from Papi and Okasan: Lion’s Manor Rooftop No.1 and 2 by Kevin Ei-ichi deForest. Oil on linen and canvas. 2017. 18” x 43” x 4”
To help you prepare the best possible application for a MAC arts grant, we’ve enlisted the help of a few assessors who’ve served on a MAC peer assessment panel over the past year. Over the next few months, we’ll be sharing some tips on writing successful grant applications, putting together a project proposal, and more wisdom from inside the panel room.
First up, we have Kevin Ei-ichi deForest (he/him), a visual artist born in Winnipeg, Manitoba. He studied at the University of Manitoba (BES 1983, BFA 1986) and Concordia University (MFA 1994). His art practice includes painting, drawing and video installation. His work has focused on the representation of his mixed-race Swiss/Japanese identity through the lens of popular culture and family photography. deForest has exhibited nationally and internationally. He currently resides in Brandon, Manitoba where he works at IshKaabatens Waasa Gaa Inaabateg Department of Visual Art at Brandon University.
As an assessor, what do you look for in a successful grant application?
Clear, simple writing in your project that conveys your intent and doesn’t get too flowery or full of jargon works for me. Identifying the unique perspective of where you are coming from, whether that be in relation to your identity or particular research focus is relevant.
I like to go back and forth between the support materials and the writing to see how they inform one another. But the real determiner for me is with the innovation and compelling nature visible in the material, which weighs the most in the evaluation process. These grants are given for art after all, so the support material should be high quality and describe the strengths of your work.
Read more: 9 Ways to Improve Your Support Material
What’s the biggest red flag on a grant application?
The biggest would be if the proposal revealed a lack of awareness of relevant current issues and topics in the contemporary art world. That could be a matter of content in the work, tone in writing, or absence of acknowledging the cultural implications and concerns behind the project’s intention.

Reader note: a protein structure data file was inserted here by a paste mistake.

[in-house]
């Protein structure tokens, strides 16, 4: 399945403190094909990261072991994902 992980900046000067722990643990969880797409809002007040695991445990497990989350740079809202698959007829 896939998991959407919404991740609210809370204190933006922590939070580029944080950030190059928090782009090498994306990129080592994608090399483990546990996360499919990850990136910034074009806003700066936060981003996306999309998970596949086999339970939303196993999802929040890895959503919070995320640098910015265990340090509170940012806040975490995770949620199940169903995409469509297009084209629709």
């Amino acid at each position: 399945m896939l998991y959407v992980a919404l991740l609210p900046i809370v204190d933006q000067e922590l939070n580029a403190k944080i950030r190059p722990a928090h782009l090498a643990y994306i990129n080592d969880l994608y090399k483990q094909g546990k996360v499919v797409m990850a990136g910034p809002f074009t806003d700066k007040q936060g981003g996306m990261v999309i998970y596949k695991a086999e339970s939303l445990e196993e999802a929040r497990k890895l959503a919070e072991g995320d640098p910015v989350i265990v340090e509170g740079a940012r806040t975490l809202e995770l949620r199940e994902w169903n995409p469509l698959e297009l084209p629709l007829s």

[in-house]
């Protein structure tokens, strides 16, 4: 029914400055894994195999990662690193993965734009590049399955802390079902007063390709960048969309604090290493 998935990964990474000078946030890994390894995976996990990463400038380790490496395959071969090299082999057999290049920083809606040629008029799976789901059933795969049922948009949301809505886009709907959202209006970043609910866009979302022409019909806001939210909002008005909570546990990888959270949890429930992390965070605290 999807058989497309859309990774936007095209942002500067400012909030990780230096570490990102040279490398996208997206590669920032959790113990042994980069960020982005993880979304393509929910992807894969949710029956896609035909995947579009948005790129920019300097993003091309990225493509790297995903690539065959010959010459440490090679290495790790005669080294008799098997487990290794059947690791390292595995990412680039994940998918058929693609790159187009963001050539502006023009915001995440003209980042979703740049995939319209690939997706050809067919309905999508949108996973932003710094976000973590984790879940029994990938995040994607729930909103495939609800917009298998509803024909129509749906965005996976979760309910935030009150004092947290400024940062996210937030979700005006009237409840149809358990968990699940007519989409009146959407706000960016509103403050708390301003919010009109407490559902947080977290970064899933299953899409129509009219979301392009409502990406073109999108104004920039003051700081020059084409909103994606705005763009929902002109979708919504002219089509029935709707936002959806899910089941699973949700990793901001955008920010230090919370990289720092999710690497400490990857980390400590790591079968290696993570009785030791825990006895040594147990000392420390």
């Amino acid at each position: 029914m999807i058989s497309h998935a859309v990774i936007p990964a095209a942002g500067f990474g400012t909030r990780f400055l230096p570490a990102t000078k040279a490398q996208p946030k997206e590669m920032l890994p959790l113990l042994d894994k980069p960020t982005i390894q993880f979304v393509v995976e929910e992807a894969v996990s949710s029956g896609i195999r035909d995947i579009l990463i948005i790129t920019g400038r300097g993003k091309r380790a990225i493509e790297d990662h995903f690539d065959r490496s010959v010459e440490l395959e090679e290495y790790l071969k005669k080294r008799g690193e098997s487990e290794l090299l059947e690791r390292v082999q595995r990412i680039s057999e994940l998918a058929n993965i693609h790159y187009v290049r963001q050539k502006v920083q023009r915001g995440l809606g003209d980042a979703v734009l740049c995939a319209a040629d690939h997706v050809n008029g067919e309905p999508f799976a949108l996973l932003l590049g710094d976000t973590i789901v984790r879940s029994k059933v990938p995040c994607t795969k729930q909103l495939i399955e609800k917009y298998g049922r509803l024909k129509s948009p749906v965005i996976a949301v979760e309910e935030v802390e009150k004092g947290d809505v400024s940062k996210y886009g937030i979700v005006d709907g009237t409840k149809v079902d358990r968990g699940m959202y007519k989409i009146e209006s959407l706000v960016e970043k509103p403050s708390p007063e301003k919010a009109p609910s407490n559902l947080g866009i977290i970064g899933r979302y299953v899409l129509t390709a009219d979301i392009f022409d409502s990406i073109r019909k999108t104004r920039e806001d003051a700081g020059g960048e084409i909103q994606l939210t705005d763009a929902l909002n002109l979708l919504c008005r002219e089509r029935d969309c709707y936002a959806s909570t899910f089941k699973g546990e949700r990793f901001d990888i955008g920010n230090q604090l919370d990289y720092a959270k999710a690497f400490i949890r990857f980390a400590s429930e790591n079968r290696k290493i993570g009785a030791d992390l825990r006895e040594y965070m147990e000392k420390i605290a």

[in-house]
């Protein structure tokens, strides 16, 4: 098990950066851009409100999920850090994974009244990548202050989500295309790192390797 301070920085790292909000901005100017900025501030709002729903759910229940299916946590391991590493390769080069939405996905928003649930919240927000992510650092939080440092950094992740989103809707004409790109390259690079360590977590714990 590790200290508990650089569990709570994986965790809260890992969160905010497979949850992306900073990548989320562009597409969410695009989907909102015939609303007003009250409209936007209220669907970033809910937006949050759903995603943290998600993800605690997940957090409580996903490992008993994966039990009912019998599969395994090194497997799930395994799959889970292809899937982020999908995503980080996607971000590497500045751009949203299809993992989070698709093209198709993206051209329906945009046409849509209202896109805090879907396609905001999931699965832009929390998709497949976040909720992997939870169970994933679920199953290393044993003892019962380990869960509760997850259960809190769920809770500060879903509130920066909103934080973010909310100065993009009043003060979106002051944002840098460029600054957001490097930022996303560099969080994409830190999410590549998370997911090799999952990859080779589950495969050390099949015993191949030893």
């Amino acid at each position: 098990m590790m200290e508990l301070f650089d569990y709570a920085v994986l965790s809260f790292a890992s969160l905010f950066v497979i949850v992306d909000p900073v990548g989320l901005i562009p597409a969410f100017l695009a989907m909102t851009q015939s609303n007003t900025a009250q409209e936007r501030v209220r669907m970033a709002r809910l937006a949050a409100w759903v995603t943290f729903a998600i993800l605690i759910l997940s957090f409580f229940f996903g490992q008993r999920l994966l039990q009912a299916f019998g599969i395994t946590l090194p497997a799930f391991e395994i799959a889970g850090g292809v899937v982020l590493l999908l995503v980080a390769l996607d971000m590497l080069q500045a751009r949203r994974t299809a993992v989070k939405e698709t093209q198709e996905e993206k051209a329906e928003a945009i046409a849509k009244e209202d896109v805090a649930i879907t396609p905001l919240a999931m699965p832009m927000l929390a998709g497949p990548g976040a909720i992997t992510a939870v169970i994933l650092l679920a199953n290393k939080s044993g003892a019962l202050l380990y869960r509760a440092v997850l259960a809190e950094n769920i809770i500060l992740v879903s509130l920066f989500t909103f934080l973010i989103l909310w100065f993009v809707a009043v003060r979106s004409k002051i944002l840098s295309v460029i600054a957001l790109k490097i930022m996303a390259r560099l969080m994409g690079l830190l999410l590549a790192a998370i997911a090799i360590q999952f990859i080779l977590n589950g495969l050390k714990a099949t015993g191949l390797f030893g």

Exhibition history on your CV is relevant too, so depending on what stage you are at in your career, I’d be concerned if there were only a limited amount of shows in relevant venues.
“You should convey your unique voice with passion, intelligence and an awareness of the cultural framework your project is operating in.”
For MAC grants, applicants are asked to speak about the cultural integrity of their project. As an assessor, what is the importance of cultural integrity in a project proposal, and what do you look for in an answer?
As already mentioned, cultural integrity is key in determining the credibility of a project. As an applicant, you should be prepared to identify yourself in relation to your subject. It reveals how thoroughly you have reflected on the current state of the art community as well as whatever communities you might be engaged with in your project. It can also validate the respectful conduct and thoughtfulness required to navigate culture and community.
How can I make my application stand out?
Simply by a clear presentation of your innovative, informed art practice. It’s worth drafting a version that might take on a more experimental or poetic or humourous tone. But only if that better expresses what you are getting at with your project. You should convey your unique voice with passion, intelligence and an awareness of the cultural framework your project is operating in.
How did your experience as an assessor change the way that you approach grant writing?
The assessor process did help me to practice what I preach and work harder to get to the heart of my intentions in a clear manner. It has made me aware of how the grant process inevitably shapes the work, for better and for worse. It also made me realize that anything can happen in assessment, depending on who applies and the chemistry between the assessors. So don’t give up if it doesn’t work out the first try.
For more information, videos, and resources to help write a MAC grant application, visit our How to Apply page.